To verify the usefulness of our physical-condition-management technology at work sites, we conducted a verification experiment*5 targeting construction workers in the Tokyo, Kanagawa, and Hokkaido regions from August to September 2020 with the cooperation of NTT EAST. Figure 5 shows a schematic diagram of this experiment. We implemented our core-temperature-fluctuation-estimation technology, algorithm for determining the risk of poor-physical condition, and work-load-estimation technique as smartphone applications and built a demo system that remotely monitors the physical condition of each worker wearing wearable biological/environmental sensors via the cloud (this demo system is not for medical use). Alerts were sent to workers who were determined to be at high risk.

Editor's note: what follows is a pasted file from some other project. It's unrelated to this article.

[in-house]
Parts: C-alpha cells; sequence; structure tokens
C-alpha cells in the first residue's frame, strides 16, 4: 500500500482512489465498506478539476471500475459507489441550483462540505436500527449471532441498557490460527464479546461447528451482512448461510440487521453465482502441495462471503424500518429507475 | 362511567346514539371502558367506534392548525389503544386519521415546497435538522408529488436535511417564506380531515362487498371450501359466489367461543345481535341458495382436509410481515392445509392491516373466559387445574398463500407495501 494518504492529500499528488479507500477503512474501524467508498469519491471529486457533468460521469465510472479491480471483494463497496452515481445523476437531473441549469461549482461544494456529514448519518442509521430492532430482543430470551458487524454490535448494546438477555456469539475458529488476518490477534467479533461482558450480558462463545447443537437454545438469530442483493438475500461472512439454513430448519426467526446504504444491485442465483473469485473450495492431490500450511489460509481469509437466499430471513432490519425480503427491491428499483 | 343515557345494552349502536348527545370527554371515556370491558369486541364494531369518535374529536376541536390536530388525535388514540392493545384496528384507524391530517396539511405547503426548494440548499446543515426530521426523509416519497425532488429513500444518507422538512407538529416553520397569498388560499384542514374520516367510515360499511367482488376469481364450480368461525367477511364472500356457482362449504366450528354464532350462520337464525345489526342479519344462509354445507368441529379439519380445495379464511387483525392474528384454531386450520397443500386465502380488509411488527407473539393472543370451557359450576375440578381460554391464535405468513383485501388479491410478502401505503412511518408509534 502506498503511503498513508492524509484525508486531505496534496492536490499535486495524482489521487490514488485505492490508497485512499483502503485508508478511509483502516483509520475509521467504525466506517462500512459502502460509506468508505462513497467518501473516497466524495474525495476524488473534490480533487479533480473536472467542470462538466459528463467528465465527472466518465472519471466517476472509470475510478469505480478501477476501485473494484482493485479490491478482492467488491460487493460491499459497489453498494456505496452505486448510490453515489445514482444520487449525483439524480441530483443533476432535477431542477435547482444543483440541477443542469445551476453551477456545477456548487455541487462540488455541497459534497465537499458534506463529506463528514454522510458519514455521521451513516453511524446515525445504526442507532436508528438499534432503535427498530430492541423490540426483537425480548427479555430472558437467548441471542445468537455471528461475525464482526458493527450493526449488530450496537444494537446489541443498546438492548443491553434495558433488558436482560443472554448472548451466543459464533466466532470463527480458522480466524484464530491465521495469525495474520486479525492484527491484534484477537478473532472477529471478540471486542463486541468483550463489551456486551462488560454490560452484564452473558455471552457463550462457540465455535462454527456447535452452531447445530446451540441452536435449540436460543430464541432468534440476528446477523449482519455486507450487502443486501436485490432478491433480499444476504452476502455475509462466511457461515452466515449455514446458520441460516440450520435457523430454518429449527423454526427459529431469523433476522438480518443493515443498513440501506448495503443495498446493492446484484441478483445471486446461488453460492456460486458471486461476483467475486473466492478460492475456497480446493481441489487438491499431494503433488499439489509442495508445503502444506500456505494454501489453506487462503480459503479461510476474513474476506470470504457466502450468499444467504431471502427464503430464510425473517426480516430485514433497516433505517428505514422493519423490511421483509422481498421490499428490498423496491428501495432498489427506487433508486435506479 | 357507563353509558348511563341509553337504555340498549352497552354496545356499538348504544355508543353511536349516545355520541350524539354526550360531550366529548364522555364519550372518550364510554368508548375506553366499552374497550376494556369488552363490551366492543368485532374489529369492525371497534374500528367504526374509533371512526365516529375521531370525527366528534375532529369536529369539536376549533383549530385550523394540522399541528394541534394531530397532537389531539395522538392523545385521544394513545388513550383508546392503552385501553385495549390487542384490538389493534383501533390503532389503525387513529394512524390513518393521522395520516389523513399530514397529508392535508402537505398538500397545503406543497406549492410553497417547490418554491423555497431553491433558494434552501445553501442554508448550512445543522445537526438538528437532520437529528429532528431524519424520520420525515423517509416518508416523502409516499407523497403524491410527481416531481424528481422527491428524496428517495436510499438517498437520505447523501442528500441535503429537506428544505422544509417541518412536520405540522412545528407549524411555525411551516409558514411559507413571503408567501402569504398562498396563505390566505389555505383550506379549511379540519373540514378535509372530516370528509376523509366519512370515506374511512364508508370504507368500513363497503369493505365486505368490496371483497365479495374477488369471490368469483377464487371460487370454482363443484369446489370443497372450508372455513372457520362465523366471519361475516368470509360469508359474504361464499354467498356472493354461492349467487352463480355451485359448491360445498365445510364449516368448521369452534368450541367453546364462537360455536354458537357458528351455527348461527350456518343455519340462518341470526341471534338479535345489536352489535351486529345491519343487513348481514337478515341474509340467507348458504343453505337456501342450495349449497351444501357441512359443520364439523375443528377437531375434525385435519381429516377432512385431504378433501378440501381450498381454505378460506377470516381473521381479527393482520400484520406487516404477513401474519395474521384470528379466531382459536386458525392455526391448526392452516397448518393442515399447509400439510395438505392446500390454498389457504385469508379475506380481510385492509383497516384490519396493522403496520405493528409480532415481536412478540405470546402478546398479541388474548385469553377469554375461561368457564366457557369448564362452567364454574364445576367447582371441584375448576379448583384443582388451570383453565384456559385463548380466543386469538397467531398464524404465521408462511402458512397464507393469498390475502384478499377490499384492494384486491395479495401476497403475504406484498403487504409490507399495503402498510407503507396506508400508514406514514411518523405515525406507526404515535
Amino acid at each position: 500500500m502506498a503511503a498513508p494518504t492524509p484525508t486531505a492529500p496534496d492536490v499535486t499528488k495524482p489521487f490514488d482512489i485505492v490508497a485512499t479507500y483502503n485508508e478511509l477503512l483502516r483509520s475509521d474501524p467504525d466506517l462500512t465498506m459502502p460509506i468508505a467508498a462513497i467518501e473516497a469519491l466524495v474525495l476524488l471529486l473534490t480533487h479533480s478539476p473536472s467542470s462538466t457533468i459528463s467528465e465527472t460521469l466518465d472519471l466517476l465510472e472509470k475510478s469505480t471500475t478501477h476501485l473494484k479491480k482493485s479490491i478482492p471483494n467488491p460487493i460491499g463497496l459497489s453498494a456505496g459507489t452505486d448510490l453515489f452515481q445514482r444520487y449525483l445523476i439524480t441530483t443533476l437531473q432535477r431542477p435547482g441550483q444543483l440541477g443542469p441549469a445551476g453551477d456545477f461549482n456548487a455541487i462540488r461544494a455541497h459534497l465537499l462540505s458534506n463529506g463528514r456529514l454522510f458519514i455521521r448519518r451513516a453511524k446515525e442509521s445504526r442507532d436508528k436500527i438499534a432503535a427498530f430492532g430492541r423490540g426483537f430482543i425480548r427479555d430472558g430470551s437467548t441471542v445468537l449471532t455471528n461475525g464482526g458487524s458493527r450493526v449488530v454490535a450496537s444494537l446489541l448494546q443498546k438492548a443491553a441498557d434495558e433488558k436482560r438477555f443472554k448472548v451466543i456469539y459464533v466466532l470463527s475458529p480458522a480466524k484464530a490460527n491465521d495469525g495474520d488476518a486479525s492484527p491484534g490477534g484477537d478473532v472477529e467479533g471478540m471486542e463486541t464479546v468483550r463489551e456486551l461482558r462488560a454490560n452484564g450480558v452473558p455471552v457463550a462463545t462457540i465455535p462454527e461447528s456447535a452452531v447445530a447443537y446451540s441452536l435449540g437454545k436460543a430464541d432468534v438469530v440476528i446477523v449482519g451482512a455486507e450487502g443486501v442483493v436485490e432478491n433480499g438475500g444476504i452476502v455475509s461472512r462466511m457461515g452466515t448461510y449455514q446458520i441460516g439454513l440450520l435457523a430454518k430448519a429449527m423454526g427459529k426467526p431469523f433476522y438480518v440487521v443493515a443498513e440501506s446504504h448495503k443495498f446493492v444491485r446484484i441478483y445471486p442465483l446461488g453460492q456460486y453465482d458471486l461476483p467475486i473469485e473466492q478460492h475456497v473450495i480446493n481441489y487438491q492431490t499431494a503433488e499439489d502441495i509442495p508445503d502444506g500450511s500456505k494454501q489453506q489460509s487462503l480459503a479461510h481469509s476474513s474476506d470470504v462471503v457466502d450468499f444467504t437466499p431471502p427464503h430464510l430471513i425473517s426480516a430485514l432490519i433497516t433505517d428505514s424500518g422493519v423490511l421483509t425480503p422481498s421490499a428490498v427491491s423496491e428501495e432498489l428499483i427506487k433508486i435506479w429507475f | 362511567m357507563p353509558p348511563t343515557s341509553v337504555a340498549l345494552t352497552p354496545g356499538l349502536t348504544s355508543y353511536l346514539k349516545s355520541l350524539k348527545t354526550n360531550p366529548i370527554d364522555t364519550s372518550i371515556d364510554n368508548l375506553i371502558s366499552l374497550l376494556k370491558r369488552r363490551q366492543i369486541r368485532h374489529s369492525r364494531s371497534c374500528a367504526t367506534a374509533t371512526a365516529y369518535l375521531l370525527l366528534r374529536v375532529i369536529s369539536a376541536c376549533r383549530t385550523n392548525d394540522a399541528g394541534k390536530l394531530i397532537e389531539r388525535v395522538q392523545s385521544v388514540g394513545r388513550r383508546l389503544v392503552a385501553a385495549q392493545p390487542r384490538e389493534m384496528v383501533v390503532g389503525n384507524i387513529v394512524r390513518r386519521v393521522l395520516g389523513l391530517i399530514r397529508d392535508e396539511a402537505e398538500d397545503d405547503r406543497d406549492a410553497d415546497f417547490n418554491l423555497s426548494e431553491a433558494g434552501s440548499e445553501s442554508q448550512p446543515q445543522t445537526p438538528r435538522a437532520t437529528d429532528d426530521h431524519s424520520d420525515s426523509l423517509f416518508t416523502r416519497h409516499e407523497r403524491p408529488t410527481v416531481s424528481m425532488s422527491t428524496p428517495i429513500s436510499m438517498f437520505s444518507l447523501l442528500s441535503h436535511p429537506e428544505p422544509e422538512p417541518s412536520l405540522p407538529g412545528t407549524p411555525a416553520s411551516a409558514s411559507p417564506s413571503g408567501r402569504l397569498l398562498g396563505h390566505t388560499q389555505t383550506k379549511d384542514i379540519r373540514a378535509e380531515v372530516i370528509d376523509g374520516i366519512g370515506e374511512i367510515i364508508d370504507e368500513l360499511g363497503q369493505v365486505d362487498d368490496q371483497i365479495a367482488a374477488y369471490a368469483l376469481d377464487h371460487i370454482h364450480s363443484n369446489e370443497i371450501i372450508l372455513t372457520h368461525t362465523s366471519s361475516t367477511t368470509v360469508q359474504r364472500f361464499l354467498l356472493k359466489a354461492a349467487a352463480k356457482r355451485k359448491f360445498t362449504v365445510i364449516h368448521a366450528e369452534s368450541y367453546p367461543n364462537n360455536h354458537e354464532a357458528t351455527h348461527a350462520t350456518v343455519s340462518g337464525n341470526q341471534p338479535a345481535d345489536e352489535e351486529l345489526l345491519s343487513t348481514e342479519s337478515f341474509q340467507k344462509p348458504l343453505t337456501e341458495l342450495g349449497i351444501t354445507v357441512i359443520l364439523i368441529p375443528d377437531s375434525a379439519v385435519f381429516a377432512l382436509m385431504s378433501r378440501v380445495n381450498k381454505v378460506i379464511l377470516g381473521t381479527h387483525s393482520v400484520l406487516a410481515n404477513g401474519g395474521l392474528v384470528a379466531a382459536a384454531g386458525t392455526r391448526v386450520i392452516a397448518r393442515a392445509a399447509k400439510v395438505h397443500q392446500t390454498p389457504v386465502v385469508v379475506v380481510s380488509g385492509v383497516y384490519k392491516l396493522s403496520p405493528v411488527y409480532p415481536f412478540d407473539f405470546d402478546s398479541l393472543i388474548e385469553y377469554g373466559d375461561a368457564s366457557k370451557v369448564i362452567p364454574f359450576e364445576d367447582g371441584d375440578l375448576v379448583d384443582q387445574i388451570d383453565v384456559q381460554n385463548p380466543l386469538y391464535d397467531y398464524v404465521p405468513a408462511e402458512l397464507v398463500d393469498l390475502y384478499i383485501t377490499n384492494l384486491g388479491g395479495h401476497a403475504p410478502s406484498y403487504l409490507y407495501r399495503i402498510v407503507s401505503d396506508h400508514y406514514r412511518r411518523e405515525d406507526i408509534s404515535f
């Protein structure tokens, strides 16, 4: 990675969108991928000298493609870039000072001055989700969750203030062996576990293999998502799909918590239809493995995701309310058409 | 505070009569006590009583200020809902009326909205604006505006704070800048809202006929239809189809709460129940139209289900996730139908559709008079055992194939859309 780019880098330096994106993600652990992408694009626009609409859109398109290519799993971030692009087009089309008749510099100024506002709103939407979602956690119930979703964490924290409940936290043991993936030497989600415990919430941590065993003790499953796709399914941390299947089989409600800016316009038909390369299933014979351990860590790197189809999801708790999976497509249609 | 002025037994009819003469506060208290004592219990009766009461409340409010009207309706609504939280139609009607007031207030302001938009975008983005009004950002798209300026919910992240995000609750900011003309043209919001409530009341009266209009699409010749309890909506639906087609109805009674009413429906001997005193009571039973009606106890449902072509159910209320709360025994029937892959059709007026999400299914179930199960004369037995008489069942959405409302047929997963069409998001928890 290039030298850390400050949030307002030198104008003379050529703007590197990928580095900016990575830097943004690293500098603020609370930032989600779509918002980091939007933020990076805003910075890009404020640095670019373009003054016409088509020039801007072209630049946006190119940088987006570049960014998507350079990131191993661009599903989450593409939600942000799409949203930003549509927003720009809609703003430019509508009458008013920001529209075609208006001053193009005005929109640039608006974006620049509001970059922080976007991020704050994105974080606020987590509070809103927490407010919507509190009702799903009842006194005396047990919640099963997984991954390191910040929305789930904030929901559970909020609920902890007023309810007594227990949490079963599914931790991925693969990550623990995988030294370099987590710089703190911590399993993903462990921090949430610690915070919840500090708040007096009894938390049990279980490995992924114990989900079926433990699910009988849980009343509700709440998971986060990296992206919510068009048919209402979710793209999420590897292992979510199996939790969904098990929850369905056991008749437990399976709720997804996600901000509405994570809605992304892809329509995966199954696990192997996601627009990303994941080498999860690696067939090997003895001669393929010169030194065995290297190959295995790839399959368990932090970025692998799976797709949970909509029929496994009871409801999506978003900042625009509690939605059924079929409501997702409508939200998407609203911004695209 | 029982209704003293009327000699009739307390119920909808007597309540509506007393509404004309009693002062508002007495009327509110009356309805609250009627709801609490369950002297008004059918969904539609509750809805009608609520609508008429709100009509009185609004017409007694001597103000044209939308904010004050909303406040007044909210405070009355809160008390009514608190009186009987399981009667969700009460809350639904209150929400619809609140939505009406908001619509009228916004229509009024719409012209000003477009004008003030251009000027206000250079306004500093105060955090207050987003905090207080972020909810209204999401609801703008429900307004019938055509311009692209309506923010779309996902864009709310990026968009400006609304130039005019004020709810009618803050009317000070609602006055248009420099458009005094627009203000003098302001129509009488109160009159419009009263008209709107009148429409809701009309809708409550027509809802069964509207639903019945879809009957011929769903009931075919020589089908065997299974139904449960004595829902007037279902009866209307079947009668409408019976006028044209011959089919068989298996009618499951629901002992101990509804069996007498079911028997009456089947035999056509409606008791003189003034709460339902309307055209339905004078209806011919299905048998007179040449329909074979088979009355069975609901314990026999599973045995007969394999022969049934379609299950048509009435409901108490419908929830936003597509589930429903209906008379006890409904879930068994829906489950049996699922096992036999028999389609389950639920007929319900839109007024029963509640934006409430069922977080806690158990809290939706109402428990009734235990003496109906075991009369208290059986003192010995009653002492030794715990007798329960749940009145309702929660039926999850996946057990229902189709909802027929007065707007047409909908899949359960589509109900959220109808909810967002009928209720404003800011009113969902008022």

Fig. 5. Schematic of verification experiment at the work site.

To confirm the usefulness of the core-temperature-fluctuation-estimation technology and work-load-estimation technique at the work site, we evaluated the relationship between the subjective information (warm/cold feeling, rate of perceived exertion) obtained from the workers and the estimation results. We confirmed that there is a correlation between the estimated core-temperature fluctuation and warm/cold feeling and between the estimated work load and the rate of perceived exertion. These results indicate the possibility of visualizing the subjectivity of workers without using questionnaires and the usefulness of core-temperature fluctuation estimation and work-load estimation based on wearable biological/environmental sensor data.